It appears documentary filmmakers are never going run out of music groups and bands to make films about. For as many bands that you know of there are several others that you might never have heard about. But fortunately, films like this exist to introduce you to them, their music and their journey.
Bleeding Audio is one such film about the rise and fall of a band called ‘The Matches”. The documentary details the origin story of the band right through to their very end of their run. We learn about how they started playing in local clubs with a 15year old guitarist Jon Devoto. The other band members include bassist Justin San Souci, drummer Matt Whalen and vocalist Shawn Harris.
We also learn about how the groups of four came to be known by the name “The Matches”. Another band had claimed the name they name they had chosen and to avoid any confusion they settled on calling themselves “The Matches”. And just like the name implies, that was the spark they needed to set their careers off. Their popularity grew so much that they go invited on tours with other label bands. They talk about they possibly playing over 200 gigs a year at that rise of their fame. The rise was certainly expected with the music they make and how people resonated with their music and performances.
For the success of any artiste, band or music group, you can’t take away the contribution of the fans. Some of whom become as loyal and dedicated like a cult. So loyal and dedicated to them that they would tattoo song titles, lyrics and even the band’s signature on the skins.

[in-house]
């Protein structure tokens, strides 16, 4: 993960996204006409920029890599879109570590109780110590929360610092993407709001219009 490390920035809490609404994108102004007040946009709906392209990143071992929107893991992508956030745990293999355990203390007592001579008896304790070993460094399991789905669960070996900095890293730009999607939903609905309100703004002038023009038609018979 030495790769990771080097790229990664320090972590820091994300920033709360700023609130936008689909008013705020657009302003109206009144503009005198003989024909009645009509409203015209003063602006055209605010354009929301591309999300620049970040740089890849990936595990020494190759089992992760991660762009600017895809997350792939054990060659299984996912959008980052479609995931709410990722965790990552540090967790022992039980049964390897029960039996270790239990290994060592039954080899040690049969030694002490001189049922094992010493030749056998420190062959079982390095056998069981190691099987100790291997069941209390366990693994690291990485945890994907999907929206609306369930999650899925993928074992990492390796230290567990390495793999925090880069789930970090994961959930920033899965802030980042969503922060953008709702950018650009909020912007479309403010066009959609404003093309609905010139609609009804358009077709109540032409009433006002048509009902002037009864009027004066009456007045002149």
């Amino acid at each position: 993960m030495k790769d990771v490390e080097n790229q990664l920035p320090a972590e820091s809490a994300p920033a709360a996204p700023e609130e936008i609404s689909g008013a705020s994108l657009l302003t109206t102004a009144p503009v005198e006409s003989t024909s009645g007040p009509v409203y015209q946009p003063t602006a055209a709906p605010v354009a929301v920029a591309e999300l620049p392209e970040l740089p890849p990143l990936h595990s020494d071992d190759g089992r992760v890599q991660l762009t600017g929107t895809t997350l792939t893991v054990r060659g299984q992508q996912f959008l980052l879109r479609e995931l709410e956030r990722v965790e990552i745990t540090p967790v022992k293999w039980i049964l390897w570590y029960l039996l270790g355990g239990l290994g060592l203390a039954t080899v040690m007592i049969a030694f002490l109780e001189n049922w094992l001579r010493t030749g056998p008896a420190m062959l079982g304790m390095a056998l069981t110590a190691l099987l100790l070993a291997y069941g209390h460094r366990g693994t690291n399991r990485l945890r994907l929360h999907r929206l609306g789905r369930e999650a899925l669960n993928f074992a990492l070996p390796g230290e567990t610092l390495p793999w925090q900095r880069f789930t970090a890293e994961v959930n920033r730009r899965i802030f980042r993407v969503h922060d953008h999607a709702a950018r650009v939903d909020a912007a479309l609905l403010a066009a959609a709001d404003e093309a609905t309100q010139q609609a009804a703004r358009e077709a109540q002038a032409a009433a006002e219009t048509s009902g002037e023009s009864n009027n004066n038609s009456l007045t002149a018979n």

It’s no surprise that they are approached by numerous record companies. They did thier best to make sure they landed the best deal that they could get and signed with Epitaph Records. You would expect that this would have been the turnaround of positive things only for them but that turns out not to be the case.
Watching this film, you are reminded that just as quickly as a band can be formed, it can equally be fade into obscurity with all its prospects. Especially when the business side of things are taken for granted or mishandled. Even signing a wrong music deal could be the end of the band and its legacy.
Bleeding Audio is certainly a must see for any loyal fan of ‘The Matches’. But if you are not a fan, there are more than enough reasons why you should see it. Most importantly, it would introduce you to their music and you are sure to love and appreciate their work as a band.
The film’s director, Chelsea Christer paints a beautiful grass to grace story with the bands journey. You don’t even get to feel bad about their eventual break up and failure. There seems to be no regrets for them. But it is sad and that a band is good as this had to break up and phase out but their music lives and the legend status that there were meant to reach still does exist.
I would score Bleeding Audio 4 out of 5 stars. If you love bands and always excited about getting to know about a new band and their music, this is a film that you would enjoy.